The stop plate was mounted to the top of the bench work and a reinforcing 1" x 3" support was switched from the end of the span to the edge of the bench work. Combined with the 1/4" expansion gap that was no longer part of the span's framing, I picked up a full 1".

The sash locks were now placed inside the end of the span while still being assured of perfect height alignment by the stop atop the bench work.

Success! The gate now swings freely and will give me maximum clearance adjacent to the entry. I may add a hydraulic closer similar to what is used for storm doors to assure that the gate drops in a controlled manner.

Here's the reworked version. Still  perfectly level, but 1" shorter and awaiting risers for the sub-roadbed. Scroll down to compare this photo to the first photo in Sunday's post.

It remains to be seen how this will work out once track is laid, but it is very solid. Hopefully the expansion/contraction cycle will be minimal since my basement is climate controlled and the kiln-dried framing has been here for a year already.

I will need to be careful as I build up from the bench work to an overall depth of about 12". The meeting-edge of the span will need to be angled back slightly to allow for clearance when the gate drops down in its pendulum arc. I will do some mock-ups to make certain that that clearance doesn't become an issue. But for now, mission accomplished. More on this down the road, I'm sure.


I'm just saying, but if a recording tells me how much my business is appreciated by the companies that I sometimes need to call, why do they make it so incredibly frustrating to reach an actual human being?

Sunday, November 15, 2015

"Revealed and confirmed... I are such a idiot!"

Somewhere a village has a job opening with my name on it! But before we get to that, here's the backstory. It was long over due that I get back to the layout, and task numero uno was deciding upon a method for the entry gate. Just design it, fabricate it, install it. No real worries. For me, the keys were simplicity and durability. It was imperative that it remain out-of-the-way when not in use while still allowing emergency egress when it was in place.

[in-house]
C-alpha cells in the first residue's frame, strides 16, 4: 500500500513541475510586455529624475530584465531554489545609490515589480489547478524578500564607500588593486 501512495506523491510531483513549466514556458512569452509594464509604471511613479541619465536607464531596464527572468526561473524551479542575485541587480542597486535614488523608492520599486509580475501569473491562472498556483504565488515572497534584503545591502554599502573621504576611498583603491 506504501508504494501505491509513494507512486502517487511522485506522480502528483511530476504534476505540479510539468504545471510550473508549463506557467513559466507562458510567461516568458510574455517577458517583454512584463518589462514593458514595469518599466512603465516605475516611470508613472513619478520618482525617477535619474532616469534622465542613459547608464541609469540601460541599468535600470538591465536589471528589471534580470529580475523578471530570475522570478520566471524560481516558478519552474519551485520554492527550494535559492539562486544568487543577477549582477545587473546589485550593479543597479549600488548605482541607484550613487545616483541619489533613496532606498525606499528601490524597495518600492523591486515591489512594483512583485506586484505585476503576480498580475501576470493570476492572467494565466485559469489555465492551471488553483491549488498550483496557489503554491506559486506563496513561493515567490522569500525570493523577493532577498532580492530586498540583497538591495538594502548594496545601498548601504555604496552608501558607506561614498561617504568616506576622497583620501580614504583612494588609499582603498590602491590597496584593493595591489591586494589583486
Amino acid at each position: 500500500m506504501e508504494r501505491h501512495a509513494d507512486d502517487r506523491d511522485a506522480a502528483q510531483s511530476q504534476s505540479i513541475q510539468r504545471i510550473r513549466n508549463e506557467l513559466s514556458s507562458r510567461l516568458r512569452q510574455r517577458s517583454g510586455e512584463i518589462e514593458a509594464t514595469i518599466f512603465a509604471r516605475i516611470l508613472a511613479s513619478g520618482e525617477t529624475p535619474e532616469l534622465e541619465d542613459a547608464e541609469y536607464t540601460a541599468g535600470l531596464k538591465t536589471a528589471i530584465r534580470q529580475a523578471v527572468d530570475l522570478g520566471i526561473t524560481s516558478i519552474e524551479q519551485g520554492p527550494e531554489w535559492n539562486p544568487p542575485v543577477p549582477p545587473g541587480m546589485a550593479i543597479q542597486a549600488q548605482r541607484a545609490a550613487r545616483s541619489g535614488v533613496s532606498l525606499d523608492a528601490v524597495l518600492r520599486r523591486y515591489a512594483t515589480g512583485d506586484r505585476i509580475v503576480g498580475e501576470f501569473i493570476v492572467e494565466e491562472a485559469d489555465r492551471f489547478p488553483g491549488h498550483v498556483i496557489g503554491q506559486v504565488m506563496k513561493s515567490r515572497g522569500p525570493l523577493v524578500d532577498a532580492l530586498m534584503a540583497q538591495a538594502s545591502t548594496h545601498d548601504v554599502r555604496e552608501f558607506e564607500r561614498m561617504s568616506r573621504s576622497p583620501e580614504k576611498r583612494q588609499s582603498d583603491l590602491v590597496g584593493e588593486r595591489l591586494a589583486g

It seemed that a simple 36" span that could drop down out of the way was a good way to go. I had some old door and old window hardware on hand, not to mention ample 1" x 3" framing from the discarded helix. Design, construction and installation went very well and all necessary parts were indeed available. I quite possibly had the single finest model railroad gate ever known to man.

The 14" x 36" span was actually cut from the helix frame and used as is. The ends were beefed up with extra 1" x 3" members for added mass to better accept the hardware. It is hinged on the left side so it can hang alongside the wall beyond the path of circulation. The right side is assured of vertical alignment by a 1" x 3" 'stop' screwed to the bottom of the span. It butts up against the fixed bench work when it is in the raised, fully level position.

The span is locked into these two sash locks from some old windows that were replaced. I saved the hardware for the slim possibility of some unbeknownst future use. Bingo, baby!

The heavy duty brass hinges are from old solid wood doors... the ones that they just don't make anymore. Ideally the hinges should be set flush by routing or chiseling out 3/16" giving them added strength, but the gate won't take the repetitive perpendicular force that a 'cantilevered' heavy door would, so why knock myself out, right?

The sash locks are shown here... one in the locked position and one in the open position. When fully secured, the gate is as rigid as the fixed bench work, even though there are gaps at each end for expansion/contraction.

And now, drumroll please... Presenting the finest model railroad entry gate (that does not clear the floor.)  No 'splainin' this. How could I have possibly screwed this up so royally?

Somehow I had neglected to carefully measure the vertical clearance versus the length of the span, including the 1" x 3" stop extension with its hardware. I had previously known that a gate would not be an issue when my bench work was at its original height. But I did not fully consider the impact of the 7" loss when the ill-fated upper-deck was installed and this deck was lowered.
I've walked away for a day or two to gather myself. There are a couple of ideas I have to possibly salvage this. We'll see how that works out. Meanwhile, I have to get the phone. I suspect a village is calling. To be continued...

Boy oh boy... model railroading can really be fun sometimes, can't it?

Wednesday, November 11, 2015

"Honoring our veterans... a word of thanks!"